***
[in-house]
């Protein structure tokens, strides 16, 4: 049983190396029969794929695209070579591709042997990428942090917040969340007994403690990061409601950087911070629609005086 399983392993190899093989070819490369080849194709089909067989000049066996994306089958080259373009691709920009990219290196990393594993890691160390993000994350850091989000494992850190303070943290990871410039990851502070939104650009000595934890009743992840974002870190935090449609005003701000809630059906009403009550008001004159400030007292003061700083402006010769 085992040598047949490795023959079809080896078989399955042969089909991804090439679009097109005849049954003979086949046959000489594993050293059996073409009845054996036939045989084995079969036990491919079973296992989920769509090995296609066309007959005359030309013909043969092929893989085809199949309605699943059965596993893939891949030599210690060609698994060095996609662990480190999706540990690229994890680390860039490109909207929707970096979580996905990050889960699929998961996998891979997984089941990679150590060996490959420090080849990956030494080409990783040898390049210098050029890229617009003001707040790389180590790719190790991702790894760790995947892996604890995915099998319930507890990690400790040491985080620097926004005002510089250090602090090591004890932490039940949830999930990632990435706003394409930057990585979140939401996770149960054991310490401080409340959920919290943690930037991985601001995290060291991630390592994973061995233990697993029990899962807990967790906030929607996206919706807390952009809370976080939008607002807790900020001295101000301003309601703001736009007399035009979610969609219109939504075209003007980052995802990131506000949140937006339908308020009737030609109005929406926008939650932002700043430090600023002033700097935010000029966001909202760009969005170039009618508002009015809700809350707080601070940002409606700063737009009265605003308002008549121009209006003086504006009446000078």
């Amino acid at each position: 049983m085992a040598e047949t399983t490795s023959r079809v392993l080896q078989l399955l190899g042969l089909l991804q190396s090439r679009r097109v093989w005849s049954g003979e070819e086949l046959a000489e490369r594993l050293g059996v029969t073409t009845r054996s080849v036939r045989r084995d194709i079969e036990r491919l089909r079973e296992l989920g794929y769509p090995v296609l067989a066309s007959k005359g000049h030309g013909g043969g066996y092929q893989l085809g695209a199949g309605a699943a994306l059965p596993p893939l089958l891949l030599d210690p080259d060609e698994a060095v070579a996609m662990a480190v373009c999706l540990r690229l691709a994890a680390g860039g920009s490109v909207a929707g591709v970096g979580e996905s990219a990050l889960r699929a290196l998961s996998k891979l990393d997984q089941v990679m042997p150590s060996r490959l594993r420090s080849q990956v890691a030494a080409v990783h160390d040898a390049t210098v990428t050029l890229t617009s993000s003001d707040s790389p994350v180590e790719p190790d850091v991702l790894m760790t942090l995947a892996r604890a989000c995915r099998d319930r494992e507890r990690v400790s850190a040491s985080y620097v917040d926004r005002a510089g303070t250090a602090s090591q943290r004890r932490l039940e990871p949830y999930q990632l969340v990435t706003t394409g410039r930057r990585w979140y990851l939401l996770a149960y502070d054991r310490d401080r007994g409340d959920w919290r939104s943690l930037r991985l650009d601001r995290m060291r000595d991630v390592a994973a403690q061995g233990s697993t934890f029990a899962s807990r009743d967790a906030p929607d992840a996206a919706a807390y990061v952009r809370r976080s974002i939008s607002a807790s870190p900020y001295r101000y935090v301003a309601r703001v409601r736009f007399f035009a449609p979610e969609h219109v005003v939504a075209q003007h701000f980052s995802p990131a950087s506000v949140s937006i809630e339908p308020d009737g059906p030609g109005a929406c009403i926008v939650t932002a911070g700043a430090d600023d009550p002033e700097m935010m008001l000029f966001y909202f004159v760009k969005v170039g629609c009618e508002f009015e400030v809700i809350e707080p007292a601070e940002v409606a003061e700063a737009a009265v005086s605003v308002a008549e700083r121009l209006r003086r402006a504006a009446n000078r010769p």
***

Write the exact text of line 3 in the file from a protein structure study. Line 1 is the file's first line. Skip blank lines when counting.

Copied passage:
């Amino acid at each position: 049983m085992a040598e047949t399983t490795s023959r079809v392993l080896q078989l399955l190899g042969l089909l991804q190396s090439r679009r097109v093989w005849s049954g003979e070819e086949l046959a000489e490369r594993l050293g059996v029969t073409t009845r054996s080849v036939r045989r084995d194709i079969e036990r491919l089909r079973e296992l989920g794929y769509p090995v296609l067989a066309s007959k005359g000049h030309g013909g043969g066996y092929q893989l085809g695209a199949g309605a699943a994306l059965p596993p893939l089958l891949l030599d210690p080259d060609e698994a060095v070579a996609m662990a480190v373009c999706l540990r690229l691709a994890a680390g860039g920009s490109v909207a929707g591709v970096g979580e996905s990219a990050l889960r699929a290196l998961s996998k891979l990393d997984q089941v990679m042997p150590s060996r490959l594993r420090s080849q990956v890691a030494a080409v990783h160390d040898a390049t210098v990428t050029l890229t617009s993000s003001d707040s790389p994350v180590e790719p190790d850091v991702l790894m760790t942090l995947a892996r604890a989000c995915r099998d319930r494992e507890r990690v400790s850190a040491s985080y620097v917040d926004r005002a510089g303070t250090a602090s090591q943290r004890r932490l039940e990871p949830y999930q990632l969340v990435t706003t394409g410039r930057r990585w979140y990851l939401l996770a149960y502070d054991r310490d401080r007994g409340d959920w919290r939104s943690l930037r991985l650009d601001r995290m060291r000595d991630v390592a994973a403690q061995g233990s697993t934890f029990a899962s807990r009743d967790a906030p929607d992840a996206a919706a807390y990061v952009r809370r976080s974002i939008s607002a807790s870190p900020y001295r101000y935090v301003a309601r703001v409601r736009f007399f035009a449609p979610e969609h219109v005003v939504a075209q003007h701000f980052s995802p990131a950087s506000v949140s937006i809630e339908p308020d009737g059906p030609g109005a929406c009403i926008v939650t932002a911070g700043a430090d600023d009550p002033e700097m935010m008001l000029f966001y909202f004159v760009k969005v170039g629609c009618e508002f009015e400030v809700i809350e707080p007292a601070e940002v409606a003061e700063a737009a009265v005086s605003v308002a008549e700083r121009l209006r003086r402006a504006a009446n000078r010769p």